Leader Blues

Tuesday, June 13, 2006

TOP STORY >> Local area sees more residences going up

BY SARA GREENE and JOAN MCCOY
Leader staff writers

IN SHORT: New or used, homeownership keeps increasing here at a rapid clip.

June is Homeownership Month, and the housing market in central Arkansas continues to boom despite predictions of a slump in housing nationwide.

“I have been in this business for 19 years and my team has posted record sales for three consecutive months in a row.

Currently, we are averaging a home sale every 19 hours in my office,” said Steve Blackwood, of The Blackwood Team realty. Blackwood credits the Cabot School District with the solid housing market in the area. The population of Cabot is projected to be about 20,000 soon, with an average 25 new home permits per month. In May, the city issued building permits for $3.6 million in construction, including 18 permits for homes over $100,000.

The housing market in Beebe has been described as “ready to boom” after years of near-dormancy.

Jason Scheel, chairman of the city’s planning commission, said he is seeing more growth in housing now than he has seen in five years on the commission. Allen Ridings, the city’s code enforcement officer and building inspector, says he seen more construction recently than in eight years on the job.

Scheel attributes the five new subdivisions with about 200 homes either under construction or in the planning phases to the quality of life possible in Beebe.

“We have a good school district and ASU-Beebe is right here,” Scheel said. “Most people work in or around Little Rock, but they know they can live here and have a good place to spend their afternoons and weekends.”

Most of the homes planned for Beebe are relatively small at 1,200 to 1,500 square feet and will sell for about $100,000 he said. The larger, high-dollar houses are outside the city where lots are measured in acres.

Scheel said Beebe simply doesn’t have enough land for developers to offer large lots. The city council’s attempt last year to grow through annexation failed, but the plan is to try again, he said.

The draw of the Cabot School District, responsible for Cabot’s phenomenal growth, also benefits the housing market in Austin and Ward, which are part of the district.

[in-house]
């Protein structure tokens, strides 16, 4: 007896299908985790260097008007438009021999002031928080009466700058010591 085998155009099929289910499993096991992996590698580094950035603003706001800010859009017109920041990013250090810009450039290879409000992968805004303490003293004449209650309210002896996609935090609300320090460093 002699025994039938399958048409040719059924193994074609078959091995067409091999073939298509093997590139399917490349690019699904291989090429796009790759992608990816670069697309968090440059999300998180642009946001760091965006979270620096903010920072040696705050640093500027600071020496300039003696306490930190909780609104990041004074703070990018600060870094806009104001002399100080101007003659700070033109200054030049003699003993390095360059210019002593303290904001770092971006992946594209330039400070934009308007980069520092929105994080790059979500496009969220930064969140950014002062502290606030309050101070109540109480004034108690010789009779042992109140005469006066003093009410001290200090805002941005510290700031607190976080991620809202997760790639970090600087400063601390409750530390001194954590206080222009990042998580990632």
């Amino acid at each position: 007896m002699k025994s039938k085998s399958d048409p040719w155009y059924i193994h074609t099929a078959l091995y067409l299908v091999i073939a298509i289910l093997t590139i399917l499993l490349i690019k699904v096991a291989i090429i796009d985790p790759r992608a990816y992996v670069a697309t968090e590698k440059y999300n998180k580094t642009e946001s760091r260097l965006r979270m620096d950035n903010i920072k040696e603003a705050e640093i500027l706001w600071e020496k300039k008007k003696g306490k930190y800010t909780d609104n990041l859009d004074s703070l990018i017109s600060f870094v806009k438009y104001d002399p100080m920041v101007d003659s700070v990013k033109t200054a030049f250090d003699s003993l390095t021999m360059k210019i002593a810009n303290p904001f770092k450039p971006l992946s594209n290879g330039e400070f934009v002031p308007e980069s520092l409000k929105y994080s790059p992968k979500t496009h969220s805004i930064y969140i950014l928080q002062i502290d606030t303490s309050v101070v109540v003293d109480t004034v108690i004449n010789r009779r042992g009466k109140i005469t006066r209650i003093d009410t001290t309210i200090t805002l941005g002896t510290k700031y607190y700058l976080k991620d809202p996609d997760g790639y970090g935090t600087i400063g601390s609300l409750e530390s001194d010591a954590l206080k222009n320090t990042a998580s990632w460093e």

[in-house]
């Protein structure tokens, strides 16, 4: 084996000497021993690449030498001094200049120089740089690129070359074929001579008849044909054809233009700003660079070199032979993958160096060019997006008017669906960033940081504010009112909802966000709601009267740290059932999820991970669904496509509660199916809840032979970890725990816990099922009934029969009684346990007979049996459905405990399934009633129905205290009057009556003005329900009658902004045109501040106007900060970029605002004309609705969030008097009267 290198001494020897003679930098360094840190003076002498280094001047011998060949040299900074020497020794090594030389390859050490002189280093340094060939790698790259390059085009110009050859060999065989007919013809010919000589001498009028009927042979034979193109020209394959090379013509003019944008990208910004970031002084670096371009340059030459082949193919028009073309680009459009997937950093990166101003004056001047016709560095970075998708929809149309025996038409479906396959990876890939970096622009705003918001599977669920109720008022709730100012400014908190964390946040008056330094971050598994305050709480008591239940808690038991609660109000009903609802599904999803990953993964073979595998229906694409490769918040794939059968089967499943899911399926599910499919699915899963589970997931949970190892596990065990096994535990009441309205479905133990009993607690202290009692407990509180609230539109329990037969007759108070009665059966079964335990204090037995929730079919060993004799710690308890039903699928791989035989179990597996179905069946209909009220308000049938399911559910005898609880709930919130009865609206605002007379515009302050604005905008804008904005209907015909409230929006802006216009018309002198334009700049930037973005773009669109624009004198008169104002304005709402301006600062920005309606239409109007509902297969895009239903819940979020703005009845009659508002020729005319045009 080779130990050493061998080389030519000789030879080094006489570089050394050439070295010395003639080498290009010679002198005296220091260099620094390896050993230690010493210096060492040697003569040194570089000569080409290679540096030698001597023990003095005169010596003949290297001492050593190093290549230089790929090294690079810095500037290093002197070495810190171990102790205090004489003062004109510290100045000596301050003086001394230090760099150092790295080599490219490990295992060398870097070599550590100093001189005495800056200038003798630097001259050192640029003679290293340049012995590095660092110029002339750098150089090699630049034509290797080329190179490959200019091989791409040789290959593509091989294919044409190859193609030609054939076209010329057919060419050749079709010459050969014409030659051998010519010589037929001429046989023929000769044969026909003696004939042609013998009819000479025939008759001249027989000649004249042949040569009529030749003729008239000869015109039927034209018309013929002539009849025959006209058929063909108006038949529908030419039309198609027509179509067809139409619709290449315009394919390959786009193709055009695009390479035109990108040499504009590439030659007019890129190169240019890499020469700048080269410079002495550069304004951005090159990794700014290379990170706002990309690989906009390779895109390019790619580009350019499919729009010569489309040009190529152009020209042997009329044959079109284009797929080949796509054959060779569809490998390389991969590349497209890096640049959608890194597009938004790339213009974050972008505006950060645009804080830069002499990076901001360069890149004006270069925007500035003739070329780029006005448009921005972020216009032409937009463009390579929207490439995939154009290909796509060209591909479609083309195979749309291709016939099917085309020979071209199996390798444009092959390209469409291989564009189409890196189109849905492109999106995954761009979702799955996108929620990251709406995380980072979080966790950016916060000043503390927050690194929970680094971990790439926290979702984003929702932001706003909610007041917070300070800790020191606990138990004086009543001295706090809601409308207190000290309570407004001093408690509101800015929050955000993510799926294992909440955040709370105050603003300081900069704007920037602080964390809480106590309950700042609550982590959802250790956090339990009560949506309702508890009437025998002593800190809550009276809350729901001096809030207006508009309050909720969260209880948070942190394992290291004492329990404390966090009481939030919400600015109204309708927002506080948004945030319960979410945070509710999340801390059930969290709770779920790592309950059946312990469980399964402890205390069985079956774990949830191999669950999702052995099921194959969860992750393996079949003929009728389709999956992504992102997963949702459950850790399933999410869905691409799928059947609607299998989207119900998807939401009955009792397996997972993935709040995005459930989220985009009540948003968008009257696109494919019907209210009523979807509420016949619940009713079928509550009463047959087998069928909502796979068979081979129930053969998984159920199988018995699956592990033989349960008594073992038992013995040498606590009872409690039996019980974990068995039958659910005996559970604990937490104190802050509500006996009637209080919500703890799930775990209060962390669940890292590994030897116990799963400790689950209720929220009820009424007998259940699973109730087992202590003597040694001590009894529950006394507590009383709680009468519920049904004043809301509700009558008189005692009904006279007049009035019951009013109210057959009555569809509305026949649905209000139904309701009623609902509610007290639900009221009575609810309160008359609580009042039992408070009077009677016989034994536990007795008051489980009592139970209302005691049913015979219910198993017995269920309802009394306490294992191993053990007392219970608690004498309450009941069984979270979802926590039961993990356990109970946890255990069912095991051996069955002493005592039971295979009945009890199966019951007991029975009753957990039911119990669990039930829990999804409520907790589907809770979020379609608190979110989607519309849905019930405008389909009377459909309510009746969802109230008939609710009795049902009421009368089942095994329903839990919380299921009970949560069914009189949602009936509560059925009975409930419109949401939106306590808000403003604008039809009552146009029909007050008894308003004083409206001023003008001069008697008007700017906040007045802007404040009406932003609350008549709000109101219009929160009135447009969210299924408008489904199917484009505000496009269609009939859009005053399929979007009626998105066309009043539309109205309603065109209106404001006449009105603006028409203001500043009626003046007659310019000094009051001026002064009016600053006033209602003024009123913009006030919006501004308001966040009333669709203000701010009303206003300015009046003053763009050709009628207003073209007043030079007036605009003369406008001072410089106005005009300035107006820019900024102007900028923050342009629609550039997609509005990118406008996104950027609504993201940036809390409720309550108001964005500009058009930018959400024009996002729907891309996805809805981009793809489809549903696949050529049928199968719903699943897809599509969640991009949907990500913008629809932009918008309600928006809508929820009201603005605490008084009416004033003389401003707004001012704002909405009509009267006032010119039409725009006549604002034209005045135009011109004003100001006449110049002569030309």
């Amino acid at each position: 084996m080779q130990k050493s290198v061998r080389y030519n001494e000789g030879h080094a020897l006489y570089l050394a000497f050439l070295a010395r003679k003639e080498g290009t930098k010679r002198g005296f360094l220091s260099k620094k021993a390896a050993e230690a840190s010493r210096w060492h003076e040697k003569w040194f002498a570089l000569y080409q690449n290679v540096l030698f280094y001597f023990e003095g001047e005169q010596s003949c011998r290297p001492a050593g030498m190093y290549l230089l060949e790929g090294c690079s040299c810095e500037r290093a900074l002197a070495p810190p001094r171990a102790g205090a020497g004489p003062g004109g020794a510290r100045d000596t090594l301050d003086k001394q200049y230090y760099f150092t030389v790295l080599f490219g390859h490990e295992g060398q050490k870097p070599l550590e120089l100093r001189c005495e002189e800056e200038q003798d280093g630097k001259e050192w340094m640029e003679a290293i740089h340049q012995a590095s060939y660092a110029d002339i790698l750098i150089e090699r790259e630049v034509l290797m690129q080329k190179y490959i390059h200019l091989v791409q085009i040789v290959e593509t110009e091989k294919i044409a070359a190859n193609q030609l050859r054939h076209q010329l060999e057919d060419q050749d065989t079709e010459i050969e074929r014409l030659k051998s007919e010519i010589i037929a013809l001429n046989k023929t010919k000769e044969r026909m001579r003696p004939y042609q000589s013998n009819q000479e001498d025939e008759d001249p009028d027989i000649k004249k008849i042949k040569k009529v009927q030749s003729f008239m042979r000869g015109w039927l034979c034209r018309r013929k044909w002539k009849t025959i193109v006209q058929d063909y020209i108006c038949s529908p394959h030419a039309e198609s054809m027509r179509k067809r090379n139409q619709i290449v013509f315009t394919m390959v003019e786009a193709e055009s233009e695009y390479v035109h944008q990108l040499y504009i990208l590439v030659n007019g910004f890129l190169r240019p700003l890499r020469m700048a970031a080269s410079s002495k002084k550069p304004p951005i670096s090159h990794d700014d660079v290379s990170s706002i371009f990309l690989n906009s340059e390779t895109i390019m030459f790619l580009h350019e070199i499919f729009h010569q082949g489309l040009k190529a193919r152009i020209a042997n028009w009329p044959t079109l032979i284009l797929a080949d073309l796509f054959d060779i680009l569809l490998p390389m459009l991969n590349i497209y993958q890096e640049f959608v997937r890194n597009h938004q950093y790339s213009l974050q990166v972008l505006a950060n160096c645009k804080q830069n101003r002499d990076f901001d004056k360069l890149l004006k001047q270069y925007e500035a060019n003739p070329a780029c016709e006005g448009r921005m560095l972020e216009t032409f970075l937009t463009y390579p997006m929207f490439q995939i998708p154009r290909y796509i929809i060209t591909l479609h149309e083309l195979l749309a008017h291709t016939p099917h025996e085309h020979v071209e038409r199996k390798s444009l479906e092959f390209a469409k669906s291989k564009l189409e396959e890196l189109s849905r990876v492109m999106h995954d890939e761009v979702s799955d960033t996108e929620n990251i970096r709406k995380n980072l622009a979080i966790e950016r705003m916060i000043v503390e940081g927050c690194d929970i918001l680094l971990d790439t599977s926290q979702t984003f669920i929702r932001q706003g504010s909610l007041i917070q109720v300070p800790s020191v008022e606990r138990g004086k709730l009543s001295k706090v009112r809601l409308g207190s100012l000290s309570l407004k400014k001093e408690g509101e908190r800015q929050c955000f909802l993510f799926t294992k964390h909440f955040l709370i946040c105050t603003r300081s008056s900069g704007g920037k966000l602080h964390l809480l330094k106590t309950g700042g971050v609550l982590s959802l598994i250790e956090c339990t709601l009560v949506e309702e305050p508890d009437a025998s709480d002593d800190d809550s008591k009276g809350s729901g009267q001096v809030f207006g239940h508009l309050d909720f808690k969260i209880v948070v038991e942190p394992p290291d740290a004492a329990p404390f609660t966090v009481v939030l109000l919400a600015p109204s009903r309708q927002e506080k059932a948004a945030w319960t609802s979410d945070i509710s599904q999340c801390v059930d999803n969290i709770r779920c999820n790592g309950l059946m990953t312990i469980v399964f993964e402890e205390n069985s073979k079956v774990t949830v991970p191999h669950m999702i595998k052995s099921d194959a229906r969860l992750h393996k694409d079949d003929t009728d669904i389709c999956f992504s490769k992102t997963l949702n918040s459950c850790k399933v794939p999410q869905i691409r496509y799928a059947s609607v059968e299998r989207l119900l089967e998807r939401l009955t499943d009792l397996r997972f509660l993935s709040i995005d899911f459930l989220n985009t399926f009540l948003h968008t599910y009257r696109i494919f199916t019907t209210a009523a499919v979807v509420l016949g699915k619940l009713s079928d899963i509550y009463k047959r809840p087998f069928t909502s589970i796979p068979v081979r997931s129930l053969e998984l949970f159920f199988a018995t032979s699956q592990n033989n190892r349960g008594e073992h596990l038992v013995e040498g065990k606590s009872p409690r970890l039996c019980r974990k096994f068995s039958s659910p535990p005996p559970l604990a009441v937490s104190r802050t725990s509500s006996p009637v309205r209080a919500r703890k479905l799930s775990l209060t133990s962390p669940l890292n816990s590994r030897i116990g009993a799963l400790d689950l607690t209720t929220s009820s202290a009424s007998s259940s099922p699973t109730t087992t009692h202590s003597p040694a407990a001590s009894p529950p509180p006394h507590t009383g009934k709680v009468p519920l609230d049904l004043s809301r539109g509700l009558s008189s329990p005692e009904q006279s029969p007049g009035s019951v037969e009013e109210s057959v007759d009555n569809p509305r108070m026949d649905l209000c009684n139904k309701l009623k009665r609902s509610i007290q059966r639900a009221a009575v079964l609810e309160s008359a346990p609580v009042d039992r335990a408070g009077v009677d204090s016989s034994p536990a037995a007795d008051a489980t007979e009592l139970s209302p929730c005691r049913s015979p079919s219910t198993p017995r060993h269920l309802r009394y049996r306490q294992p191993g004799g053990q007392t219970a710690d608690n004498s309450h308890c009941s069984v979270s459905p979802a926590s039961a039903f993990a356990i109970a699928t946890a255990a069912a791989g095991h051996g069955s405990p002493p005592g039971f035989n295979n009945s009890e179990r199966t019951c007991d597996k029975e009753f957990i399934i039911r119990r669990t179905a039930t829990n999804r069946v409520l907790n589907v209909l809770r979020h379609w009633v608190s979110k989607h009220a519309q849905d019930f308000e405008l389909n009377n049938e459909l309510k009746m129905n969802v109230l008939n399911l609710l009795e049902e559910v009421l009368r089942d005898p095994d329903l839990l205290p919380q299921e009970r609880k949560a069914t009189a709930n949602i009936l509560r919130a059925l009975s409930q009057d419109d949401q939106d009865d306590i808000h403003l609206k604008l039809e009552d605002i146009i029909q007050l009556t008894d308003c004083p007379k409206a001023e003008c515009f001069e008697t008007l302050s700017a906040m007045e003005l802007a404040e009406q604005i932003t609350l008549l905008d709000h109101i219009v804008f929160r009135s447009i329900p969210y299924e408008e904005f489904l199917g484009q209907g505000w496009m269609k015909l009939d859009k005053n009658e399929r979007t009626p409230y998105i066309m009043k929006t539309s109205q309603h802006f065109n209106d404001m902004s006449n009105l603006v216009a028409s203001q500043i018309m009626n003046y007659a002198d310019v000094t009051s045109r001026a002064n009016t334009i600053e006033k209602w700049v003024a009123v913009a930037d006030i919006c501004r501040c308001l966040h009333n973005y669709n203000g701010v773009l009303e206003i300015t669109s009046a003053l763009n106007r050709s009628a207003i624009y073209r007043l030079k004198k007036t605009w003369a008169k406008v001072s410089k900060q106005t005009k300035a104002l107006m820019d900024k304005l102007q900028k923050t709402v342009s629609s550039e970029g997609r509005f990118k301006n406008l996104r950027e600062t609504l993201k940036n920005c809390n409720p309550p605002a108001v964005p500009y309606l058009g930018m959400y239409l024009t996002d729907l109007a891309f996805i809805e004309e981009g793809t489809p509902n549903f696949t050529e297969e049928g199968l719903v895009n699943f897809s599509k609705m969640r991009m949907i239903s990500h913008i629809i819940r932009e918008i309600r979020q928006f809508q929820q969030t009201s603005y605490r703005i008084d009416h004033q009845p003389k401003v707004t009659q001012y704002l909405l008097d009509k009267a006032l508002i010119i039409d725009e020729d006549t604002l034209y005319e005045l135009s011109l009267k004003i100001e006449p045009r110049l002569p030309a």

Like Beebe, Austin also is on the verge of a building boom, but unlike Beebe which will have to annex for any large change in population, Austin could potentially grow from 604 in the last census to about 4,500 when the 1,500 homes in nine subdivisions either planned or under construction are sold.

Ward has about 10 subdivisions that are either filling up with new houses or are in the preliminary phase where the streets are built. So far, this year about 100 building permits have been sold at city hall.

Ward’s growth has been steady. The last census set its population at 2,500, but new subdivisions have already increased that number to almost 3,400 and with more houses being built all the time, the population is expected to reach 5,000 by 2010.
Mayor Art Brooke says houses in Ward sell for an average of $20,000 less than in Cabot.

Neither does Ward have the traffic problems that Cabot has, which makes the city more desirable to some families, he says.
While the housing market is expected to keep fading from its record levels, 2006 is still expected by many economists to be the third best year for housing ever. Arkansas, homeownership is at a near-record high of 69 percent.

“With the soaring cost of new construction, we have seen an increasing demand for existing homes which are perceived to be a better value in comparison to many new construction homes,” Black-wood told The Leader.

Little Rock Air Force Base’s economic impact on the local economy increased $20 million from $580 million in 2004 to $600 million in 2005, most of which comes from military members living in surrounding communities.

According to Little Rock Air Force Base’s 2005 fiscal year economic impact analysis released in April, the base’s 5,919 active duty personnel collect $274 million in pay, part of which is spent in surrounding cities of Sherwood, Jacksonville, Cabot and Beebe for rent and housing.

Only 483 airmen live on base now as the older homes on base are being either demolished or renovated as part of a $500 million housing contract awarded to American Eagle Communities. By 2012, American Eagle plans to renovate 732 existing homes and build 648 new homes to make living on the base more appealing to military families.

Analysts with the National Association of Realtors are expecting the 30-year fixed-rate mortgage to average 6.9 percent during the second half of the year and the unemployment rate is expected to average 4.8 percent in 2006.

Buyers are currently committing to an average 6.67 percent interest on new, 30-year fixed-rate mortgages, compared with about 5.5 percent a year ago. That change raises the monthly cost $150 for a $200,000 mortgage.

The national median existing-home price for all housing types is forecast to rise 5.3 percent this year to $231,300.

With more construction in 2006 taking place in lower-cost housing markets, the median new-home price is projected to increase 0.8 percent to $242,900.